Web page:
Bull Fertility

The Importance Of The Bull In Herd Fertility

The influence of the bull on herd fertility in both dairy and beef herds is often overlooked with the focus being on cow infertility.  When cow management and infectious disease control are good then the limiting factor in herd fertility may be bull fertility rather than female factors.  Infertile bulls (incapable of achieving pregnancies) are rare but studies have shown 20% or more of unselected breeding bulls may be classed as subfertile and thus fail to perform optimally.  A fully fertile bull when run with breeding groups of 40-50 cows should be able to achieve average pregnancy rate to each service of 60% meaning in 9 weeks of breeding at least 94% of cows should be pregnant.  

Targets for efficient beef herd fertility should be 95% pregnancy rate in a 9-10 week mating period with 65% or more of cows calving in the first 3 weeks of the subsequent calving period. These figures cannot be achieved without a fully fertile bull stud and for this reason all farmers should consider routine examination of their stock bulls as an essential part of herd fertility management. The economic benefits of less barren cows are obvious but what is often overlooked is the financial benefit of calving more cows in the first 3 weeks of the calving period which will significantly increase average weaning weights and financial output. The practice of rotating bulls around breeding groups of 30-40 beef cows for extended mating periods may mask the presence of subfertile bulls on many farms but will lead to ongoing fertility inefficiency.

The Components Of Bull Fertility

For a bull to be fully fertile and perform to full potential each of the following components must be considered :

  • Libido (sex drive) and physical fitness
  • Ability to achieve intromission and deposit semen in the vagina
  • Production of sufficient quantities of high quality semen
  • Absence of disease that could be transmitted to cows during breeding eg Bovine Virus Diarrhoea (BVDV) or Campylobacter

Testicular Problems

There are many conditions that can effect the production and quality of semen produced from the testicles.  Scrotal circumference gives an indication of adequacy of testicular tissue volume and has a direct relationship with fertility. In addition to circumference it is important to look for bulls with good scrotal conformation. Bulls with tight, wedge shaped scrotums will be less able to regulate the temperature of their testicles and overheating can lead to reduction in semen quality. Bulls should achieve standards for scrotal circumference by certain ages and those that fail to reach these standards are likely to be subfertile due to failure of normal sperm production capacity.  Bulls with small testicles will at best produce small quantities of normal semen and at worst may be infertile due to hypoplasia of sperm producing cells. In general bulls should have scrotal circumference of at least 32cm at 18 months of age and 34cm by 24 months of age (individual breed society standards may vary).   Infection of testicles (orchitis) can cause infertility and will cause initial swelling and then degeneration (shrinking) of affected testicles.  Epididymitis causes swelling and blockage of the ducts that carry sperm form the testicles and may not be obvious unless careful palpation of the testicles is carried out.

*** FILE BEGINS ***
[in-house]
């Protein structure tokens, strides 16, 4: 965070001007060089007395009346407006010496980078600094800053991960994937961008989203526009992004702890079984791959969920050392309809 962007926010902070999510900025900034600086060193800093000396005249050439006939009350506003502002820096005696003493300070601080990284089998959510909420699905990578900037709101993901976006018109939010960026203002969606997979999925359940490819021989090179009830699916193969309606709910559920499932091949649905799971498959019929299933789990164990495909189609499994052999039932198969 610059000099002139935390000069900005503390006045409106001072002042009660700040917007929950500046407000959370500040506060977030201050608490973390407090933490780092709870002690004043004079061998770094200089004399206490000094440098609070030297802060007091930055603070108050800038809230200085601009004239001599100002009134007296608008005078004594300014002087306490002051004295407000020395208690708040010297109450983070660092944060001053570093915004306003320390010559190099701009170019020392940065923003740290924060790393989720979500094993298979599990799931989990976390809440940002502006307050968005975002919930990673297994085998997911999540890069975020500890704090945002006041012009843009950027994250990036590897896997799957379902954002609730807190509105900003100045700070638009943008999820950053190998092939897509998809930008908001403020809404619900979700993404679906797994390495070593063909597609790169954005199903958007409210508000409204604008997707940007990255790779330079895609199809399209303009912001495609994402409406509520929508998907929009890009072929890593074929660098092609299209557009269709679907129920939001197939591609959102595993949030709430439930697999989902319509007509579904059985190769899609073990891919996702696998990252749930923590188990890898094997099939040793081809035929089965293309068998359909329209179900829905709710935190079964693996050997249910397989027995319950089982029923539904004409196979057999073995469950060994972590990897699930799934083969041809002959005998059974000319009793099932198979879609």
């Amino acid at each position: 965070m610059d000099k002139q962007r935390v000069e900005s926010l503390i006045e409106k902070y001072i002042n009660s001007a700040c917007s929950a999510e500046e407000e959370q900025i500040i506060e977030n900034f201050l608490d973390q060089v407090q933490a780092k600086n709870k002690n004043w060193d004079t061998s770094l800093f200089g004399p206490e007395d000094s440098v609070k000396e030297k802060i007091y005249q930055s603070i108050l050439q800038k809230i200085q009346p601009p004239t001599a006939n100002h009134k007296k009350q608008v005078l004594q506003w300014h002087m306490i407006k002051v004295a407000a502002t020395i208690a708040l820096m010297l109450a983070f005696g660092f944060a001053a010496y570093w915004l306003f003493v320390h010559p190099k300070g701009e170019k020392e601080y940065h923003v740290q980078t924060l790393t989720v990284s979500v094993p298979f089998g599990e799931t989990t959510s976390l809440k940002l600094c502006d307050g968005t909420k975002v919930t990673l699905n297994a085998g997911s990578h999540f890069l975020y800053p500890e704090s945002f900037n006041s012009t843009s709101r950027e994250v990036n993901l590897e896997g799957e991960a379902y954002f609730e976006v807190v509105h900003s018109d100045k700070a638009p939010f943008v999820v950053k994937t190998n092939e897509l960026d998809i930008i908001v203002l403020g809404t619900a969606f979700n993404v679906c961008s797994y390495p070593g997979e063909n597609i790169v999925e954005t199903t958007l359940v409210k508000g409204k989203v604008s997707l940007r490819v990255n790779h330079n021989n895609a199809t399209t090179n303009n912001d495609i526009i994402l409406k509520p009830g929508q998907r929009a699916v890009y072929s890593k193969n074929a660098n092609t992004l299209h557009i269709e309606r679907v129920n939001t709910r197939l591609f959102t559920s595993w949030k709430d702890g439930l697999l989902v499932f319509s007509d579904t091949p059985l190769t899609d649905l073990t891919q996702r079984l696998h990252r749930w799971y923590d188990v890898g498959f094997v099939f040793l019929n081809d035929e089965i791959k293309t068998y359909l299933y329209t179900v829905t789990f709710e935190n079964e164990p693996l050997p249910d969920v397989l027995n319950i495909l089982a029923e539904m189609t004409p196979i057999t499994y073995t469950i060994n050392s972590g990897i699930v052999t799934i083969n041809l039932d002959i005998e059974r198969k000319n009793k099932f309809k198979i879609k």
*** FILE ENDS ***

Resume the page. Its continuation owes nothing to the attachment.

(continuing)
Bulls can have temporary degeneration of sperm producing cells in their testicles for a variety of reasons including fever, lameness, stress, toxaemia and this can only be detected by collecting and examining a semen sample.  Semen can be collected on farm from most bulls by your vet by  electro-ejaculation .  The motility and percentage of normal sperm cells can be measured indicating the quality of the semen sample .

Infectious Diseases affecting Fertility

Bulls can carry and transmit various infectious diseases and much of this risk can be avoided by good health planning.  Bulls should always be tested clear of BVD virus and vaccinated before use.  Bulls from accredited herds may be sold naïve to BVD and are thus susceptible to BVD infection during transit/sale and when entering endemically infected herds.  Ideally all breeding bulls should be vaccinated for BVD  before sale and in herds where IBR and Leptospirosis are a risk then the bull should be vaccinated before mixing with the herd. It is easy to forget the bull during annual herd vaccination programmes but this can lead to temporary infertility if the bull is exposed to disease during the breeding period.  Use of hired or shared bulls carries the risk of introducing venereal Campylobacter infection which can have devastating consequences.